“Steven Martin and Eddie Murphy together for the first time.”
Why lie? When I first heard this, my first thought was, “Great, two comedians who were big in the eighties are trying to make another comeback.” (Eddie Murphy already did but that’s beside the point). I was prepared for the worst, which might very well be why I wasn’t disappointed with this movie. In fact, I found it rather funny and amusing, if not a little sophomoric and anti-intellectual.
Meet Bowfinger (Martin), a really bad filmmaker who is, not surprisingly, down and out on his luck. That is until he reads a “terrific” script by an accountant, Afrim, at which time he becomes determined to make his dream movie. First he gets his ragtag group of regulars together: the hot, airhead male talent (Kohl Sudduth), the female actress who is under the delusion that she’s talented (Christine Baranski) and his delivery boy who steals a camera from the studio every night to film the movie (Scream’s Jamie Kennedy).
Joining his crew is Heather Graham (star of this summer’s blockbuster Austin Powers 2) as Daisy, a seemingly dumb blonde who comes to Hollywood. She is in reality a vixen who sleeps around to get ahead in the “biz.” Unaware to the rest of them, except for the cameraman, Bowfinger follows big movie star Kit Ramsey (Murphy) and has him unwillingly star in his picture. When Kit disappears they get Jiff (also Murphy), who looks remarkably like Kit, to fill in.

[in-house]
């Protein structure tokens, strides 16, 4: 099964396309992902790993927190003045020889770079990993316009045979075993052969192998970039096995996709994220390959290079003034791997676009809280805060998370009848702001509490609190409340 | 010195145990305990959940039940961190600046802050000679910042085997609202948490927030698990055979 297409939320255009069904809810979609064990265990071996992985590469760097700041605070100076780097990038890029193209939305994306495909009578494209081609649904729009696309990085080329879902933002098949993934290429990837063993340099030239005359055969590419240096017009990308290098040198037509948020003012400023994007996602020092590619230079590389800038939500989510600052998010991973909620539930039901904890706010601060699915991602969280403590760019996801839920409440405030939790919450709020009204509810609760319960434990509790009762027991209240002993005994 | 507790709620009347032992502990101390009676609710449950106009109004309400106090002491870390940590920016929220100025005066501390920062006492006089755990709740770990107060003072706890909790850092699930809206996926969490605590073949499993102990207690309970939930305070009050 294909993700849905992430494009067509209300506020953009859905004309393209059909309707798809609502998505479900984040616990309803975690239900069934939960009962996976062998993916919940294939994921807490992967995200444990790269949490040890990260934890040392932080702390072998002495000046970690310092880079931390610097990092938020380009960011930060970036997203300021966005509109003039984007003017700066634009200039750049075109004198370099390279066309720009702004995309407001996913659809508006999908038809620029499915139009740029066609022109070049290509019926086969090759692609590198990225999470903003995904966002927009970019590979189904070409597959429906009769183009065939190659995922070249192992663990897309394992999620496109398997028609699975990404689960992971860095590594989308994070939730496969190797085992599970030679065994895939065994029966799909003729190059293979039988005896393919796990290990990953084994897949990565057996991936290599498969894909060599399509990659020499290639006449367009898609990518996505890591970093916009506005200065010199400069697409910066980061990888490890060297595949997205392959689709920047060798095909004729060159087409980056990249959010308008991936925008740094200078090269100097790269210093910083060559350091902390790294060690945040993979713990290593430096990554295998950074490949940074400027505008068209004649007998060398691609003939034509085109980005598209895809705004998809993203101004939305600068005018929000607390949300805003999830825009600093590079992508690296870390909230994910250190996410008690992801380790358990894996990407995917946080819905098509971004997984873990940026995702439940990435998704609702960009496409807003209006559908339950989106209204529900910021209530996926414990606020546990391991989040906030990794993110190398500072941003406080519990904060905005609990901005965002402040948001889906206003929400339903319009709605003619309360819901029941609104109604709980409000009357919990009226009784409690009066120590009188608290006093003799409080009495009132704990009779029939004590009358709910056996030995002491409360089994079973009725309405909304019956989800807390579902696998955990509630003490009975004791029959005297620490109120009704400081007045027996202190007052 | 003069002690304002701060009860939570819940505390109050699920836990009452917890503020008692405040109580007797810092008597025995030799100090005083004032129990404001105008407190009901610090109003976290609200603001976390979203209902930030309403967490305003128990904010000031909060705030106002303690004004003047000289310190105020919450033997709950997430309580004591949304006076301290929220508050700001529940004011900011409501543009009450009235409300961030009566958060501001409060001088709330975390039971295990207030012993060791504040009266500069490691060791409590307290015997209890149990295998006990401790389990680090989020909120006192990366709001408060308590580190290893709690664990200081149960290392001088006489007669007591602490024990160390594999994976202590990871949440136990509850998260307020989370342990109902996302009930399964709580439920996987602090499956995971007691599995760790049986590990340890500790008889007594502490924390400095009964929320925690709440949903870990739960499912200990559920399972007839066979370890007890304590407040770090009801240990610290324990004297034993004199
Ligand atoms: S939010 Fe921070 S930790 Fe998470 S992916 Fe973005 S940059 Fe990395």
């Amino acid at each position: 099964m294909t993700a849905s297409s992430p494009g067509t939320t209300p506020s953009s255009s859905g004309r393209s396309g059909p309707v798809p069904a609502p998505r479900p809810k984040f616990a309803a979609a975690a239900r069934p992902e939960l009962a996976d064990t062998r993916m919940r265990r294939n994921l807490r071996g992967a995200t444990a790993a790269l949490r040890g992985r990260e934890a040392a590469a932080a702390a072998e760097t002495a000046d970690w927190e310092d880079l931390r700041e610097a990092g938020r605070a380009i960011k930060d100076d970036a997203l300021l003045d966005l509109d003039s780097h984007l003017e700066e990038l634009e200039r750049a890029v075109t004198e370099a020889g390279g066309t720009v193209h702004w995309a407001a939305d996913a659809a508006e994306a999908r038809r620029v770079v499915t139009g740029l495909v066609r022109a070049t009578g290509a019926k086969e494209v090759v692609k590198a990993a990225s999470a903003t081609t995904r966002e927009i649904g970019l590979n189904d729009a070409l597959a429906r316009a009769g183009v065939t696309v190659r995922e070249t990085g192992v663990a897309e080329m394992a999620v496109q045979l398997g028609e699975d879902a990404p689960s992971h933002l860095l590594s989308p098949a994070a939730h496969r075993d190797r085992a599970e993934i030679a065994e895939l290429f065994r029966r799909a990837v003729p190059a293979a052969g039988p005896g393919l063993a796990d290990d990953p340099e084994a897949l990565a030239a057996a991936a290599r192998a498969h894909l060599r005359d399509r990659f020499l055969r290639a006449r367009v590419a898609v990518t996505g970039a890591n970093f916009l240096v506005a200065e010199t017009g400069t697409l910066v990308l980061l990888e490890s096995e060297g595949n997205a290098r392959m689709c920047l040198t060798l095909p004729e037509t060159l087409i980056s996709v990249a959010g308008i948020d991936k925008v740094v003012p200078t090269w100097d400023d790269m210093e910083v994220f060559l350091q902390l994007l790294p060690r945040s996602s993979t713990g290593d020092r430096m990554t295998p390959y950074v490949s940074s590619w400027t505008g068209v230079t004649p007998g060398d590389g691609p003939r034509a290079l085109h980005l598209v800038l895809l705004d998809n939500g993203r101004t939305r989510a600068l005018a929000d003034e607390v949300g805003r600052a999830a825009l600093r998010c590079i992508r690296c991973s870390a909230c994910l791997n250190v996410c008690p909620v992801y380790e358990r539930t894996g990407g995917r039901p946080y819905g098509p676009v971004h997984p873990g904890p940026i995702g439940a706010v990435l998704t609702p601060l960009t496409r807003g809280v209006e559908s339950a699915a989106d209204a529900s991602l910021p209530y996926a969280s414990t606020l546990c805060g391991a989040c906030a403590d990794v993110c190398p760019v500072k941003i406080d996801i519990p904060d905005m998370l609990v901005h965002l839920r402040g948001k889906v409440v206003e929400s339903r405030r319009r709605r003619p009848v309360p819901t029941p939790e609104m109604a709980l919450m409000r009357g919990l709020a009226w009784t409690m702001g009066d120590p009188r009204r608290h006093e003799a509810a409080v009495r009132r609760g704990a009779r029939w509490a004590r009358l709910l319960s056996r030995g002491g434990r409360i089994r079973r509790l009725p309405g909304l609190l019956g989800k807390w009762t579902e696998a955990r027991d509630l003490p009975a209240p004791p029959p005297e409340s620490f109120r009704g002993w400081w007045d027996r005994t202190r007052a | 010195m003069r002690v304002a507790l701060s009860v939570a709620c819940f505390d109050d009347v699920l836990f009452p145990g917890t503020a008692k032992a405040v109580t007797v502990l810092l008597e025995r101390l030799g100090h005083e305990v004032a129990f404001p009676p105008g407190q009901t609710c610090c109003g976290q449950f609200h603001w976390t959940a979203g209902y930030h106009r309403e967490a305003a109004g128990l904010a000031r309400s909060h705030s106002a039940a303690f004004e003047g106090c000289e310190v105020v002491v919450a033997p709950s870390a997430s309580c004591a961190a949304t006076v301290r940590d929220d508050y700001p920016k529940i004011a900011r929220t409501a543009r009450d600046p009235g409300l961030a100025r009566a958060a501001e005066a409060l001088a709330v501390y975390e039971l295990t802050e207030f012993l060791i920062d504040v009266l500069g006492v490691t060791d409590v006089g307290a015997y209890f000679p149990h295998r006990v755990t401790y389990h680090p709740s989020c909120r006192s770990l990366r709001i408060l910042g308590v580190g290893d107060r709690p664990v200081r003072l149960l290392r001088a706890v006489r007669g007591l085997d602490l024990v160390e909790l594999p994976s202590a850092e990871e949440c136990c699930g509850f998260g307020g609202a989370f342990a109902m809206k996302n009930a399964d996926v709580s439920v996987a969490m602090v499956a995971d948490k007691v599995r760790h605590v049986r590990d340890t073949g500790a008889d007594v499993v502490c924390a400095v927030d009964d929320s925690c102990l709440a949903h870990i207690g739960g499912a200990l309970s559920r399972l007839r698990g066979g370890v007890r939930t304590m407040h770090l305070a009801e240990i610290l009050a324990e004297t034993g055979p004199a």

Well, I’m not about to argue for the deeper meanings of this movie. Sure it’s got its underlying story of how Hollywood has stopped centering around the story and more on caring who the star is, shown by the way Bowfinger must have a big star to get his dream movie made. Seeing as how his dream movie is called Chubby Rain, whose catch line is “Gotcha suckers,” this notion is undermined slightly. Ultimately there’s the inner struggle of one man, Bowfinger, who just wants to make his dream come true. Don’t we all?
Let’s not kid ourselves, what makes this movie good is the comedy. It’s fair to say I laughed a lot during this movie. The humor, which could easily have been sophomoric and cheap, actually stays quite clever. As we all know, stereotypes can be funny if done well or downright terrible if not. This movie, which relies heavily on stereotypical characters for humor, rides the fine line comfortably the whole way through, eliciting laughter and very few, if any, cringes.
Steve Martin and Eddie Murphy are also remarkably “on,” confidently hitting their marks. Granted, Eddie Murphy’s Jiff, the Kit Ramsey look-alike, is just plain annoying at times. He pulled it off as well as he could, though, and his portrayal of Kit Ramsey is hilarious. Some of his reactions to Bowfinger’s attempts to film him unknowingly are priceless. Martin is amazing as the title character, balancing a certain amount of angst, ridiculous optimism and cunning, all the while being very funny.
This movie was amazingly entertaining. Anyone who is in the mood for a good laugh from two of the funniest men to come out of the late 70’s-early 80’s era of comedy, do yourself a favor and check out “Bowfinger.” You won’t be disappointed.
Anyone who is in the mood for a good laugh from two of the funniest men to come out of the late’70s-early ‘80s era of comedy, do yourself a favor and check out Bowfinger.